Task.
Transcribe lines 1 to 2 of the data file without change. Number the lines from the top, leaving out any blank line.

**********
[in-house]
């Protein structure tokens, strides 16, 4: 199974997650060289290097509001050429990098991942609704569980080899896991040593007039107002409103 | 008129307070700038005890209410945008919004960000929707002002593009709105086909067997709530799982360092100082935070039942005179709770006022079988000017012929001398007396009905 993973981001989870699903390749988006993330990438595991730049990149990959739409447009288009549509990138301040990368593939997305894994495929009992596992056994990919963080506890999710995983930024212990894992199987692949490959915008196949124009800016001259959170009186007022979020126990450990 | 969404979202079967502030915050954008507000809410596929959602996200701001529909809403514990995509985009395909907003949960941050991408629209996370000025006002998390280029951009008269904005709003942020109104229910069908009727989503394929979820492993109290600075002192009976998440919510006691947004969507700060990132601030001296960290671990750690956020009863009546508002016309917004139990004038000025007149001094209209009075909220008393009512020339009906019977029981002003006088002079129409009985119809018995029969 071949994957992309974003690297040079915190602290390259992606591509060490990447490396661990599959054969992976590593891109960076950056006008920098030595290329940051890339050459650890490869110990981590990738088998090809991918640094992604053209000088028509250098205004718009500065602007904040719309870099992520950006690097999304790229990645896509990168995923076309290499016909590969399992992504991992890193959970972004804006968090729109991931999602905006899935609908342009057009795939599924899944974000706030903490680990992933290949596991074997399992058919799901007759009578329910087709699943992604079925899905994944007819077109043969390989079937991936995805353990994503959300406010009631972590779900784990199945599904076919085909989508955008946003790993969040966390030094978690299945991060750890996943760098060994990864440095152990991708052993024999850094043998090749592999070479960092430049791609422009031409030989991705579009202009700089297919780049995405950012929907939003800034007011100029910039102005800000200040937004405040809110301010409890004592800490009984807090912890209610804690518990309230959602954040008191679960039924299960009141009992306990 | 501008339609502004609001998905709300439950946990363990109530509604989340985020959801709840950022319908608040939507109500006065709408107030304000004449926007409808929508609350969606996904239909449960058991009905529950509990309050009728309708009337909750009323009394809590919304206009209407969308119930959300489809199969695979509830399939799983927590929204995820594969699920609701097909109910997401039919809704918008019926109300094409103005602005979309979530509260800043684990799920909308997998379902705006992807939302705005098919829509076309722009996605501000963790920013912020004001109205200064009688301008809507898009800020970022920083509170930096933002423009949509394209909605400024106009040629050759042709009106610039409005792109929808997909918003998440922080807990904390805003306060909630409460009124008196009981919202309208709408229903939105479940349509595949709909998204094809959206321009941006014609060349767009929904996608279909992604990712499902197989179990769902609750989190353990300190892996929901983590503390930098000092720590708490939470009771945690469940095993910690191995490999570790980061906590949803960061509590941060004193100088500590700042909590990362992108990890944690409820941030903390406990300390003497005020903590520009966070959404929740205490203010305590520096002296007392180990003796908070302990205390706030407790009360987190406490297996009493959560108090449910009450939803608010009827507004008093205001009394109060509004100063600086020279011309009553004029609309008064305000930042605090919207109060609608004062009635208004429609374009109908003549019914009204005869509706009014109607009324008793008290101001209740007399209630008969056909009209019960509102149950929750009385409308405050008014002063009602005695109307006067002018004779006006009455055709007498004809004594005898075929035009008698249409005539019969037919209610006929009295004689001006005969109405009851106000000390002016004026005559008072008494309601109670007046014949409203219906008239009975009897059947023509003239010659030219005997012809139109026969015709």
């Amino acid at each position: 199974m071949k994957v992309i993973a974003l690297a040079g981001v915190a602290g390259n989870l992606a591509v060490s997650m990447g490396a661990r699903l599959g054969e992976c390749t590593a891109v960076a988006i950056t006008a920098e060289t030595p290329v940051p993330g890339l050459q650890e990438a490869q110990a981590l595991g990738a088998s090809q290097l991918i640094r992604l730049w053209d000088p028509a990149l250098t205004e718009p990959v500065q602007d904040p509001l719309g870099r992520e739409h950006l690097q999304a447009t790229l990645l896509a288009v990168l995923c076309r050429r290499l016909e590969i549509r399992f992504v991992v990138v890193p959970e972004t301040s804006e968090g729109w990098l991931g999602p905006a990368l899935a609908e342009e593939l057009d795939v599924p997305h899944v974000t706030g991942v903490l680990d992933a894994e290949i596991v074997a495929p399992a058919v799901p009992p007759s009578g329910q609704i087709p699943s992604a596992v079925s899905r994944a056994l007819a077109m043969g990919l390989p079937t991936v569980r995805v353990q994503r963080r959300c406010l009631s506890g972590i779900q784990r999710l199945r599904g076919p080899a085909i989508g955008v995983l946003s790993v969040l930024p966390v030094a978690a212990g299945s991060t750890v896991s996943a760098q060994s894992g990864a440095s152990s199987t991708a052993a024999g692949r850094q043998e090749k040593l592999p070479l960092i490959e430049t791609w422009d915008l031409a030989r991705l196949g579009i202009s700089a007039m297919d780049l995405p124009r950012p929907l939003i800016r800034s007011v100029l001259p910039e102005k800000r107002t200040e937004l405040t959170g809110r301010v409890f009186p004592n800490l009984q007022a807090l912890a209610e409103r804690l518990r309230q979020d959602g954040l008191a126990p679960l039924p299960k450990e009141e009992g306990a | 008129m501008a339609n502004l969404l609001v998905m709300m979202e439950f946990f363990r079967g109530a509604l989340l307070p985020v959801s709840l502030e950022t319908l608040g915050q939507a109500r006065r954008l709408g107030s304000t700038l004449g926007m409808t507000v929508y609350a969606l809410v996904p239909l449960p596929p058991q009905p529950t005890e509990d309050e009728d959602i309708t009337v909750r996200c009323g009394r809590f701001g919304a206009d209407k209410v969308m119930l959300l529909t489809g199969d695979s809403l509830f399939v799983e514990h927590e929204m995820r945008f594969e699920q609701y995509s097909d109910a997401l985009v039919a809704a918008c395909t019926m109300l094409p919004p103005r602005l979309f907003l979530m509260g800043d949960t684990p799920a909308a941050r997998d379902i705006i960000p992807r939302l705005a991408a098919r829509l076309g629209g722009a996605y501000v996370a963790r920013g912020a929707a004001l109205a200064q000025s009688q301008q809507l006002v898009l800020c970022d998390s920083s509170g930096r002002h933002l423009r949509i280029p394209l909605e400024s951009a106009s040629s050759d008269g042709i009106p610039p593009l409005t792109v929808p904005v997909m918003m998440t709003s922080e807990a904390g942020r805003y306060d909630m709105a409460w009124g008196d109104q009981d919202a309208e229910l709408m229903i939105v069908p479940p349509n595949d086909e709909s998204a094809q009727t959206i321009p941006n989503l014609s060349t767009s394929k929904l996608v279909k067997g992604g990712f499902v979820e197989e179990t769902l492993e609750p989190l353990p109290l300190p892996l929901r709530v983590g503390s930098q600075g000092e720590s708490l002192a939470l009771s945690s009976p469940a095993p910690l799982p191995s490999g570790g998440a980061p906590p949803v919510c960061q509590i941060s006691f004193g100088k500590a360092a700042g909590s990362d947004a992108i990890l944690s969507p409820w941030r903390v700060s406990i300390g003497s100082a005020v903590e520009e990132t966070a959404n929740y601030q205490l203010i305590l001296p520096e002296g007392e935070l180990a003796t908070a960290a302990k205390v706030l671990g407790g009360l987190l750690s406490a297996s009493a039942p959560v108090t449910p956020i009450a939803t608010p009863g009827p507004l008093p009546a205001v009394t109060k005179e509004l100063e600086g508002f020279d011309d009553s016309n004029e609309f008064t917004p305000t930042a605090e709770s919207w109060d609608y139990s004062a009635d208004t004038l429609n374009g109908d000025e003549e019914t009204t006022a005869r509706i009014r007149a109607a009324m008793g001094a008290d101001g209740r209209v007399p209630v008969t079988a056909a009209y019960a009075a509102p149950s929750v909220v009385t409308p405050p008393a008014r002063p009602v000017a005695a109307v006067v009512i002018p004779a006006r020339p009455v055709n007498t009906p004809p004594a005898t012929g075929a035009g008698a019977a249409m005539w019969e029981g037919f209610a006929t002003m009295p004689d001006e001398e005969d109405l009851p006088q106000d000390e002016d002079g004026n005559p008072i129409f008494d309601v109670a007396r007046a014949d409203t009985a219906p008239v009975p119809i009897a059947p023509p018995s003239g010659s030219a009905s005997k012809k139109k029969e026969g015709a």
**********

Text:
[in-house]
């Protein structure tokens, strides 16, 4: 199974997650060289290097509001050429990098991942609704569980080899896991040593007039107002409103 | 008129307070700038005890209410945008919004960000929707002002593009709105086909067997709530799982360092100082935070039942005179709770006022079988000017012929001398007396009905 993973981001989870699903390749988006993330990438595991730049990149990959739409447009288009549509990138301040990368593939997305894994495929009992596992056994990919963080506890999710995983930024212990894992199987692949490959915008196949124009800016001259959170009186007022979020126990450990 | 969404979202079967502030915050954008507000809410596929959602996200701001529909809403514990995509985009395909907003949960941050991408629209996370000025006002998390280029951009008269904005709003942020109104229910069908009727989503394929979820492993109290600075002192009976998440919510006691947004969507700060990132601030001296960290671990750690956020009863009546508002016309917004139990004038000025007149001094209209009075909220008393009512020339009906019977029981002003006088002079129409009985119809018995029969 071949994957992309974003690297040079915190602290390259992606591509060490990447490396661990599959054969992976590593891109960076950056006008920098030595290329940051890339050459650890490869110990981590990738088998090809991918640094992604053209000088028509250098205004718009500065602007904040719309870099992520950006690097999304790229990645896509990168995923076309290499016909590969399992992504991992890193959970972004804006968090729109991931999602905006899935609908342009057009795939599924899944974000706030903490680990992933290949596991074997399992058919799901007759009578329910087709699943992604079925899905994944007819077109043969390989079937991936995805353990994503959300406010009631972590779900784990199945599904076919085909989508955008946003790993969040966390030094978690299945991060750890996943760098060994990864440095152990991708052993024999850094043998090749592999070479960092430049791609422009031409030989991705579009202009700089297919780049995405950012929907939003800034007011100029910039102005800000200040937004405040809110301010409890004592800490009984807090912890209610804690518990309230959602954040008191679960039924299960009141009992306990 | 501008339609502004609001998905709300439950946990363990109530509604989340985020959801709840950022319908608040939507109500006065709408107030304000004449926007409808929508609350969606996904239909449960058991009905529950509990309050009728309708009337909750009323009394809590919304206009209407969308119930959300489809199969695979509830399939799983927590929204995820594969699920609701097909109910997401039919809704918008019926109300094409103005602005979309979530509260800043684990799920909308997998379902705006992807939302705005098919829509076309722009996605501000963790920013912020004001109205200064009688301008809507898009800020970022920083509170930096933002423009949509394209909605400024106009040629050759042709009106610039409005792109929808997909918003998440922080807990904390805003306060909630409460009124008196009981919202309208709408229903939105479940349509595949709909998204094809959206321009941006014609060349767009929904996608279909992604990712499902197989179990769902609750989190353990300190892996929901983590503390930098000092720590708490939470009771945690469940095993910690191995490999570790980061906590949803960061509590941060004193100088500590700042909590990362992108990890944690409820941030903390406990300390003497005020903590520009966070959404929740205490203010305590520096002296007392180990003796908070302990205390706030407790009360987190406490297996009493959560108090449910009450939803608010009827507004008093205001009394109060509004100063600086020279011309009553004029609309008064305000930042605090919207109060609608004062009635208004429609374009109908003549019914009204005869509706009014109607009324008793008290101001209740007399209630008969056909009209019960509102149950929750009385409308405050008014002063009602005695109307006067002018004779006006009455055709007498004809004594005898075929035009008698249409005539019969037919209610006929009295004689001006005969109405009851106000000390002016004026005559008072008494309601109670007046014949409203219906008239009975009897059947023509003239010659030219005997012809139109026969015709």